As a follow -up to my post on the Berenst#in Bears problem, I thought this was worth sharing.
Yesterday, I found myself over at the subreddit r/Glitch_in_the_Matrix. And, wouldn’t you know it, the top post over there is about something called the Mandela Effect. This is the apparent name for phenomena like the Berenst#in Bears problem, in which we remember something contrary to reality.
Exploring it further, I found that the name, coined by Fiona Broome, stems from the absurd number of people who seem to “remember” that Nelson Mandela died in prison in the 1980s, and not at his home in Johannesburg in 2013. In fact, there’s even a subreddit dedicated to this kind of stuff at r/MandelaEffect, and you can read Broome’s own website on the subject at MandelaEffect.com.
Other examples of this “effect” include a portrait missing from this universe of Henry VIII, in which he’s holding a turkey leg, New Zealand being in a different location, and perhaps strangest of all, the color Chartreuse being “something other than yellow-green.” You can check out Broome’s full list of anomalies here.
Alternate Time Streams or False Memories?
However, the problem with something like the Mandela Effect is this: just because you hear something or even see something, that doesn’t mean it’s true.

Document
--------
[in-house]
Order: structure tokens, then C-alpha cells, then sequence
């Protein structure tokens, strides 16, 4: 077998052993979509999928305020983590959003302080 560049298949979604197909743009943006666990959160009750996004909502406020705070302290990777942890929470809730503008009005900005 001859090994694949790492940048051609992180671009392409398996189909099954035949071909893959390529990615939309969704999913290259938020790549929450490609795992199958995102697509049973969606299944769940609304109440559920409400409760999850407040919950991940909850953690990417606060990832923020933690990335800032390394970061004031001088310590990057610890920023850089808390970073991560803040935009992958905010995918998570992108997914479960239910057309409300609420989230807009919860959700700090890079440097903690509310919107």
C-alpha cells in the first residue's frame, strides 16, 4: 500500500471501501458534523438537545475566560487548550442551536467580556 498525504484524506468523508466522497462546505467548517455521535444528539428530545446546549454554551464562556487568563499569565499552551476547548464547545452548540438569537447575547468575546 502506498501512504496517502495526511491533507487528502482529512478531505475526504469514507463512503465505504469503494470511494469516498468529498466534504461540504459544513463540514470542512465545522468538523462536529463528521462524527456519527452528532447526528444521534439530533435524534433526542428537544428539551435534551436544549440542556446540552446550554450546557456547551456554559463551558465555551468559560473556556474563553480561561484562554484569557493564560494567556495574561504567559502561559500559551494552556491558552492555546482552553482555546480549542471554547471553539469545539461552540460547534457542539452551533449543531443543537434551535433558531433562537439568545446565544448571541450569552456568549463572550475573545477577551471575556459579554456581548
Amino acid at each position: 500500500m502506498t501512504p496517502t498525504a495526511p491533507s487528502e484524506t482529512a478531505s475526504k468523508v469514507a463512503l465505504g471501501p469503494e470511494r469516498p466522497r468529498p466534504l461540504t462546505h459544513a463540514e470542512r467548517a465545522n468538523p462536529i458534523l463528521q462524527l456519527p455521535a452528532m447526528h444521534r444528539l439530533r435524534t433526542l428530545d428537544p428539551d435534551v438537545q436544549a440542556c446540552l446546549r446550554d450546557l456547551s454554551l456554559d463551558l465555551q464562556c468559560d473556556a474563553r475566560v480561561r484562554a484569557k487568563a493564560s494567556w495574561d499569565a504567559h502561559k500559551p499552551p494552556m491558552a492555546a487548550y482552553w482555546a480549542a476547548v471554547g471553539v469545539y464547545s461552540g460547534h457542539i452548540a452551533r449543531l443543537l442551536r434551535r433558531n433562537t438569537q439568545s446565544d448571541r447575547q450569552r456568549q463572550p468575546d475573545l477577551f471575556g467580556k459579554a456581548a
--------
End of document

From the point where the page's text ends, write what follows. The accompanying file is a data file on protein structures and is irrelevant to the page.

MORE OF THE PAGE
Sometimes we read something incorrectly, or experience false memories. Sometimes we’re told something, even (well, especially) by the news media, that’s incorrect. We assume it’s true, because why not, and go about our business.
Then, when we later find out that Nelson Mandela has only recently died, or New Zealand is in a different location on the map, or that the Berenstein Bears are actually the Berenstain Bears, this information clashes with what we thought we knew. And if enough people are misinformed about the same topic, I imagine that’s when we run into the so-called Mandela Effect.
In other words, that’s a roundabout way of saying sometimes we’re wrong.
But that’s a boring way to look at things, isn’t it? As I said before, this is an interesting phenomenon, regardless of whether you want to ascribe it to parallel universes or false memories. The brain is a tricky thing, and the universe is trickier. Head over to Mandela Effect, explore the possibilities, and draw your own conclusions.
Do you have any memories that don’t quite mesh with our current reality?